I am a Ph.D. candidate and Hartley R. Rogers Dissertation Fellow in the Department of Government at Harvard University. My research focuses on the political economy of cybersecurity and internet digital globalization. My dissertation leverages novel data sources, from internet topography measurements to forensic malware analysis, to texts mapping bureaucratic delegation‚ to understand how internet-driven interdependence creates shared regulatory and security challenges, and how states develop digital institutions in response to the global internet environment.
My job market paper investigates how the internet reacted to the Snowden leaks. I develop a digital dependence and risk theory, which I argue creates incentives for balancing in the internet architecture. Using internet topographical measurements, I show how networks in rival states engaged in internal digital balancing to reduce their exposure to weaponized interdependence after the Snowden leaks. Digital retrenchment also made it easier for government censors to exert digital control in these countries. However, the leaks did not cause the internet overall to become less dependent on the U.S. and U.K. I argue this demonstrates the connection between conventional security and digital risk.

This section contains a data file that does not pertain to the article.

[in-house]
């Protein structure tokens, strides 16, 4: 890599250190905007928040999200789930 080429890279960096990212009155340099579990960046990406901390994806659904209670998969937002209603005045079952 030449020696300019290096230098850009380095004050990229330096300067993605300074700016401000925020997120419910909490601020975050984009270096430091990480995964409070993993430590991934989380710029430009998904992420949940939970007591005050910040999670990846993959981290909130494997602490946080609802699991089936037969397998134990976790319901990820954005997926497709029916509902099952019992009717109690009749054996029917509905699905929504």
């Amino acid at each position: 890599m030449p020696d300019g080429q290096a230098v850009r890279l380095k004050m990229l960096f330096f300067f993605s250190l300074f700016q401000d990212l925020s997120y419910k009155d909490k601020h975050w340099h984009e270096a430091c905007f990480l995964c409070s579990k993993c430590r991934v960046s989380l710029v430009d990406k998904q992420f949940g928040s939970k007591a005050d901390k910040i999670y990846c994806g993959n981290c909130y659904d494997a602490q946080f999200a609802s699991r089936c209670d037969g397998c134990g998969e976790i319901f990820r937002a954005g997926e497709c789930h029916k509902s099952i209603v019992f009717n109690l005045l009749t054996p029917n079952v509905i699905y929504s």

I have multiple papers currently under review. One piece evaluates how digital capacity building not only facilitates policy adoption in developing countries but also shapes how states institutionalize cybersecurity capacity. Another paper under review shows how data follows the flag despite digital spying among alliance members. I argue that this is because, while alliances do not prevent spying, they reduce security externalities due to digital trade. My other work under review examines public opinion and responses to cyberattacks.
While at Harvard, I developed and taught my syllabus‚ Technology and Disruption in International Affairs. Before beginning my doctorate, I was a research associate for national security at the Council on Foreign Relations.